Potential home buyers are putting things off. Businesses thinking of moving to new spaces are re-thinking it. Hiring is slowing, and uncertainly is the rule of the day.
All because we never really avoided that “fiscal cliff.” It was more of a postponement —till March 1. That’s when the first $85 billion in across-the-board* spending cuts will take effect unless Congress can grow up and work with the President to craft a budget everyone can live with.
Some cuts affect just about everyone — kids potentially kicked out of after-school programs, teachers laid off, small-business loan guarantees no longer available, food production slowed for want of inspectors… you get the picture.
Virginia is a state that’s a bit more reliant on government spending than most.
But Virginia is a state that’s a bit more reliant on government spending than most, thanks in large part to that shipyard in Norfolk you may have heard about, not to mention the area around Washington, D.C.
In fact, today (Feb. 20) is the day the military lets Congress know what cuts it’s going to be making, including reducing the amount of shipyard work being done in Norfolk. For example, earlier this month, the Navy had said it was postponing the overhaul of the carrier USS Abraham Lincoln: “The Lincoln will remain moored at the Norfolk base until Congress resolves the shortfall created by its inability to agree on a budget,” the Virginian-Pilot reported.
Granted, not everyone thinks massive government cuts are a bad thing; there are plenty of “cut federal spending at all costs” folks out there. (Although most of them will clarify that with “unless it’s for something I like.”) But things are never that simple. The ripple effects of military cuts — even temporary ones — are enormous in Virginia.
Something like 800,000 civilian employees of the military could each lose 22 days of pay because of the cuts. Then there are the businesses those people spend their money with: everything from grocery stores to plumbers to the kid who mows the lawn.
As Senator Tim Kaine pointed out, Virginia will lose about $48 million in federal funds for education, from pre-kindergarten through high school.
The Richmond Times-Dispatch quoted Mark Vitner, a senior economist with Wells Fargo, who singled out the Washington, D.C., and Norfolk regions as areas that would suffer the most.
“The potential impact from reduced federal outlays could affect everything from biomedical research to homeland security […] Cuts in nondefense outlays would likely trigger significant furloughs, layoffs at civilian contractors and generally less business for supporting services, including law firms, caterers, airlines and hotels.”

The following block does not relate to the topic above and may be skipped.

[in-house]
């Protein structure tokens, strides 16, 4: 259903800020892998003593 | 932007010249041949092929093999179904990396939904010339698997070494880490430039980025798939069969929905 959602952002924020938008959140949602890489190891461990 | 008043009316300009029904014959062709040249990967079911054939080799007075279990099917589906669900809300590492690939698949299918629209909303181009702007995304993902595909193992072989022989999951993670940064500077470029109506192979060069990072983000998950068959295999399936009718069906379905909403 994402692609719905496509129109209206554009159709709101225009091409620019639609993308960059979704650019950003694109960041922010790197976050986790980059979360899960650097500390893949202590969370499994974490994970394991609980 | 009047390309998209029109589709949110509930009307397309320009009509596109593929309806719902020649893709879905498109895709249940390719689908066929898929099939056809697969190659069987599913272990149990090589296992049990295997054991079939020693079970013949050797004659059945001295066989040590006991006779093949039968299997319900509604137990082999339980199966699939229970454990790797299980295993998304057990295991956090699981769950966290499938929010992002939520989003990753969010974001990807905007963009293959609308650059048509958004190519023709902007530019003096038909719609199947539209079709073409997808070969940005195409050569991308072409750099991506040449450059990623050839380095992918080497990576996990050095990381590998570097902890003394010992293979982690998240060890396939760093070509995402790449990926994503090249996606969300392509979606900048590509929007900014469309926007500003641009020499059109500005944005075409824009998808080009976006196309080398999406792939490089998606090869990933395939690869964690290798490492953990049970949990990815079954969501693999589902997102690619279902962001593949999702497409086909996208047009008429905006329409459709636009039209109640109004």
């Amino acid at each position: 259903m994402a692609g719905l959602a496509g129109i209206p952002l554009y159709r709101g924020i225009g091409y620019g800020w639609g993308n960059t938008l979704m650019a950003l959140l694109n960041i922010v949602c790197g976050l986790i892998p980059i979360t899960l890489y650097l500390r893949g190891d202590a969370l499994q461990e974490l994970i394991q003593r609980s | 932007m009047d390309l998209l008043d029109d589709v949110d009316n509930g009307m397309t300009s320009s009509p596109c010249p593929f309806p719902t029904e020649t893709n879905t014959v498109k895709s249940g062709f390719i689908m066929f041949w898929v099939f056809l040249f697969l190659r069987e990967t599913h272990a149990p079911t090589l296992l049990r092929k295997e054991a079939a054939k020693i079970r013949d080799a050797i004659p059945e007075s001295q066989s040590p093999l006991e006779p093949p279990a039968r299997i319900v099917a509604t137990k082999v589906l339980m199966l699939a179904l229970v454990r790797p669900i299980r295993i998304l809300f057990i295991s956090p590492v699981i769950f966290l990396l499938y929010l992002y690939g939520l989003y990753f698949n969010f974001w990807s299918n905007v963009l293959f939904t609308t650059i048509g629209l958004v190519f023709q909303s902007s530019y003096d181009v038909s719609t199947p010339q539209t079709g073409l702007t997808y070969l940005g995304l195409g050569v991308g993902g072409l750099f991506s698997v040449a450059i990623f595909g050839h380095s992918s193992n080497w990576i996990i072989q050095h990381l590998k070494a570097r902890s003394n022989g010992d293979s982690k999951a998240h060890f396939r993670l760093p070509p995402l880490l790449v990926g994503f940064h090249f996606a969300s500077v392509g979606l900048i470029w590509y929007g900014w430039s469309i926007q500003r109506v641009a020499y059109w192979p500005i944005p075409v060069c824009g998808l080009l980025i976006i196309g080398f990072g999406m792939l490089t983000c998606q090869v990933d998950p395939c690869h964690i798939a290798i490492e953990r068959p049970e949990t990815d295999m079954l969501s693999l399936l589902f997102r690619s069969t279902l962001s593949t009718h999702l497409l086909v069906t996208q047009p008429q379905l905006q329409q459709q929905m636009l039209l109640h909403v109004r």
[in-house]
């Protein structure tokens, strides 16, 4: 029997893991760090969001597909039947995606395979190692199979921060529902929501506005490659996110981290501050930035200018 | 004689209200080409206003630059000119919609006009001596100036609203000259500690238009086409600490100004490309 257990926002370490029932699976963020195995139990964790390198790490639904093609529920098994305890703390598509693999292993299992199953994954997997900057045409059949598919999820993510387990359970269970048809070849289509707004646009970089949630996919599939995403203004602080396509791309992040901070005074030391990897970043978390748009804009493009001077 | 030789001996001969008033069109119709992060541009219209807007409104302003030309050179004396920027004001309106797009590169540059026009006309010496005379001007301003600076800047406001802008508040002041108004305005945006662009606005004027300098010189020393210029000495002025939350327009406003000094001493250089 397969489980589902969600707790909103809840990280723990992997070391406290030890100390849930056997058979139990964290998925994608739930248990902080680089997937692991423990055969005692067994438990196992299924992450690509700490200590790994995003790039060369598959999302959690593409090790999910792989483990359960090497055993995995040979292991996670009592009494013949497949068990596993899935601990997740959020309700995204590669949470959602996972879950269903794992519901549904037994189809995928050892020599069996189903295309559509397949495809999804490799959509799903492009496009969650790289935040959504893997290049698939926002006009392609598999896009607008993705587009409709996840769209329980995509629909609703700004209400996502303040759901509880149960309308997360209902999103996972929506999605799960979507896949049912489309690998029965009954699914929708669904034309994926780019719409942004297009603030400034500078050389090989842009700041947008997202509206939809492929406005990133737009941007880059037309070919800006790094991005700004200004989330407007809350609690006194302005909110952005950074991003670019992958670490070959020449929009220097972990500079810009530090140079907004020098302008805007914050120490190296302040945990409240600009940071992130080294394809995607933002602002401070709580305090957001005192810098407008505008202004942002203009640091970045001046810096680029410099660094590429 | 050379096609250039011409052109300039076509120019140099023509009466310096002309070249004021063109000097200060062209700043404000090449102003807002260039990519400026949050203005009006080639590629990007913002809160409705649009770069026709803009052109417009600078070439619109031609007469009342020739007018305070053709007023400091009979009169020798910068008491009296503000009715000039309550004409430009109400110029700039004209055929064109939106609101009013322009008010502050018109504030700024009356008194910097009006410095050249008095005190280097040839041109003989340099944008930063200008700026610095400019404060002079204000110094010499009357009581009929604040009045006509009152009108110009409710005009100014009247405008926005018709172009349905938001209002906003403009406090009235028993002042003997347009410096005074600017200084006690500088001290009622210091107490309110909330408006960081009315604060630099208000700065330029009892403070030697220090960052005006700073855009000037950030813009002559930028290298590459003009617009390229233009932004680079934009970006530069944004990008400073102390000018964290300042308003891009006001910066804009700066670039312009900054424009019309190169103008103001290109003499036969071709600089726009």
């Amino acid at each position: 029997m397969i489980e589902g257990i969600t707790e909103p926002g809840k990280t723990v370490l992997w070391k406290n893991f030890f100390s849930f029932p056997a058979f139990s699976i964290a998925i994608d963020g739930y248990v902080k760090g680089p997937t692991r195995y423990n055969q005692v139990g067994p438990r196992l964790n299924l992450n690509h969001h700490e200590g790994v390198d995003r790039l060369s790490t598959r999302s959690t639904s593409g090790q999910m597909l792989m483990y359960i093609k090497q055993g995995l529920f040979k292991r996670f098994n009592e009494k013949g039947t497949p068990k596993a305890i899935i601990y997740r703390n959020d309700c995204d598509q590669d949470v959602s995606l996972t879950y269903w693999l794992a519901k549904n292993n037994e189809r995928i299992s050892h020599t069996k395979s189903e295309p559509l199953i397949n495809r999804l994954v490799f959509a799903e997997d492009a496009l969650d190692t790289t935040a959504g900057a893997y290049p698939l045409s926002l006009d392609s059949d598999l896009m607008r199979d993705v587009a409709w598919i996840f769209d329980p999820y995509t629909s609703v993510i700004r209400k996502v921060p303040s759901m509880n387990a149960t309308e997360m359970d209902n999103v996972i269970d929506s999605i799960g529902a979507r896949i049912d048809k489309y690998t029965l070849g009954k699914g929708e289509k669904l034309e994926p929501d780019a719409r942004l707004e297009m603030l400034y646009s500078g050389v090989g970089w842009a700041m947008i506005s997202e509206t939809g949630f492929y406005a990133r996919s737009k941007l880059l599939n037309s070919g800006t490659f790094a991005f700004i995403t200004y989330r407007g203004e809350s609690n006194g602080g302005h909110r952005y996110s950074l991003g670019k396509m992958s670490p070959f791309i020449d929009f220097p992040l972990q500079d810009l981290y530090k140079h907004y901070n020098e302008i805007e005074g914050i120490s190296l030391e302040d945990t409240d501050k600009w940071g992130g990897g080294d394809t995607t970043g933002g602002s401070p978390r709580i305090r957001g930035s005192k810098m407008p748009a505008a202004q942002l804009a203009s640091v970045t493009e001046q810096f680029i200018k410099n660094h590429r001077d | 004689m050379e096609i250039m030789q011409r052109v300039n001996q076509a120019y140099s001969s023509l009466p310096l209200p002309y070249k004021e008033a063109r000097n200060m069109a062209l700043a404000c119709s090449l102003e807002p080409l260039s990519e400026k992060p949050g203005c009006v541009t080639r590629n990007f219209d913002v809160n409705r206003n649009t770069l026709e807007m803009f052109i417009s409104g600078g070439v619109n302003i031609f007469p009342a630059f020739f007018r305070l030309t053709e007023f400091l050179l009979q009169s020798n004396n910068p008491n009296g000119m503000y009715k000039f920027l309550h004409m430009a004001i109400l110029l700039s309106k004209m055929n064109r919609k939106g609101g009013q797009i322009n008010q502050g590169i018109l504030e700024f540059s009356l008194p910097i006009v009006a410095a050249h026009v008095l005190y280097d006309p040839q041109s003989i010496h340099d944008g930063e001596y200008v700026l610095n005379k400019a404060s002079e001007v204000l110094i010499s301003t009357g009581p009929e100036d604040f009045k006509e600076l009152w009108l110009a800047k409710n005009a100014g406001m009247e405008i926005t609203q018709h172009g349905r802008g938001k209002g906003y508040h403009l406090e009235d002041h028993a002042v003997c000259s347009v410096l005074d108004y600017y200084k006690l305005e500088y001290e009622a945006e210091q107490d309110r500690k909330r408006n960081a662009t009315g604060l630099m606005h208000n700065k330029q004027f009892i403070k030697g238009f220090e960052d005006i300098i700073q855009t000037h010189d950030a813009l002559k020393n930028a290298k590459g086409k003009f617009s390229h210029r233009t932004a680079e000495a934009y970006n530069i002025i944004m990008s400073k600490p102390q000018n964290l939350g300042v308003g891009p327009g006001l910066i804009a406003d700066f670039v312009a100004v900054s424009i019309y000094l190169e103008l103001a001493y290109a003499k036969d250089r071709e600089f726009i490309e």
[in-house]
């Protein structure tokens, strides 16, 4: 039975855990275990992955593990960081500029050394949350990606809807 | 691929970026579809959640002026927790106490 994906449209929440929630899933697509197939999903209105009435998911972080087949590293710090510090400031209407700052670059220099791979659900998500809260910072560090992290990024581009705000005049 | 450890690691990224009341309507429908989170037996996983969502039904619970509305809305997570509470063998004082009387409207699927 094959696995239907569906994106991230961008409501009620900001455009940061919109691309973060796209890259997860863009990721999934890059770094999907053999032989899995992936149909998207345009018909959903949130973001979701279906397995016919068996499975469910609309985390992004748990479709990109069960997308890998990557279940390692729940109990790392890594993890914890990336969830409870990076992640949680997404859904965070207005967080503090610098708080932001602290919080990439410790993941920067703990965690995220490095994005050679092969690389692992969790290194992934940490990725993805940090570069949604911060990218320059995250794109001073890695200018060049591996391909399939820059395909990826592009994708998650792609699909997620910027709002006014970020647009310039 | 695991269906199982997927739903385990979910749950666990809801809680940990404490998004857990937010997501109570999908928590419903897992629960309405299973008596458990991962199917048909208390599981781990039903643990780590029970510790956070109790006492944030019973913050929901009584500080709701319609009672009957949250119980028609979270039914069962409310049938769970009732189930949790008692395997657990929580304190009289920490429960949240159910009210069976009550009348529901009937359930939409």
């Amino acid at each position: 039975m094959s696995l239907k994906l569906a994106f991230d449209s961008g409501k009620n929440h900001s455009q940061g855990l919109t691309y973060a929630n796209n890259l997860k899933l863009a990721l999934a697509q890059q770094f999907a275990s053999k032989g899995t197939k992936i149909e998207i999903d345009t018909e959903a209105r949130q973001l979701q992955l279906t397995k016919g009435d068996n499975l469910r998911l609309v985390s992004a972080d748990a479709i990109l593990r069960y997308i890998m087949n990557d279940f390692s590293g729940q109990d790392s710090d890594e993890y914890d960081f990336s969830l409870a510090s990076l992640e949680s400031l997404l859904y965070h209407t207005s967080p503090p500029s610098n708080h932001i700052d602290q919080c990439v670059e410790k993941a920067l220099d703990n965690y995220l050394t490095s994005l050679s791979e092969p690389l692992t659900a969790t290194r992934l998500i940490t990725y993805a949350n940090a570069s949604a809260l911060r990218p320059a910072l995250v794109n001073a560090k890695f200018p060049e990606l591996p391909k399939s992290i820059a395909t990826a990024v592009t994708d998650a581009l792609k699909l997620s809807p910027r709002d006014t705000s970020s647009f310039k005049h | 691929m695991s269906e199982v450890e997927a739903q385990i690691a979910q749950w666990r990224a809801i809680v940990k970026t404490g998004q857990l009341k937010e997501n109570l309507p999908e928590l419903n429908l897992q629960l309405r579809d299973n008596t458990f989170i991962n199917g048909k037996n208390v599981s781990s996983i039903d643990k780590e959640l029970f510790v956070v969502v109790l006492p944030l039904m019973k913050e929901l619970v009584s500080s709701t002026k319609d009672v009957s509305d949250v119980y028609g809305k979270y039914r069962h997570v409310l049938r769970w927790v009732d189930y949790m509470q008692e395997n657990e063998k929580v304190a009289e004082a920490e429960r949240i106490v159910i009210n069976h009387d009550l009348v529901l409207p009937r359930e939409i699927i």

In areas like Hampton Roads that rely heavily on government spending for their economies, that means people rethinking budgets and holding off on major purchases like, you know, a house. Realtors throughout the Hampton Roads and Norfolk areas are reporting a sales slowdown as potential home buyers hold off, waiting to see what cuts are going to be made where, and how long they’ll last.
Commercial real estate is also under the gun. When no one knows how long military spending will remain sequestered, it’s hard to be willing to invest in a business expansion or move. Will you need to hire more people after all?
And here we were just beginning to enjoy the resurgence of the housing market.
Governor McDonnell even wrote to President Obama, asking him to find a way out of the impending crisis. (He may want to make another 535 copies of that letter.)
You could argue, of course, that we spend too much on our military, or that some programs really need to be cut. That’s certainly a discussion to have… but not right now. Economics 101 says that you don’t cut spending when there’s high unemployment; common sense says that some programs are more important than others. No reasonable person wants to see these massive, indiscriminate cuts. If you owe too much on your Visa, you don’t stop spending equally on food and movies.
But this is what happens when you play chicken with your future self. You really have to hope he lets you win.
* Well, almost. There are a few things that aren’t under the sequestration gun, such as Social Security, Medicaid benefits, military pay, some anti-poverty programs, and the ongoing wars.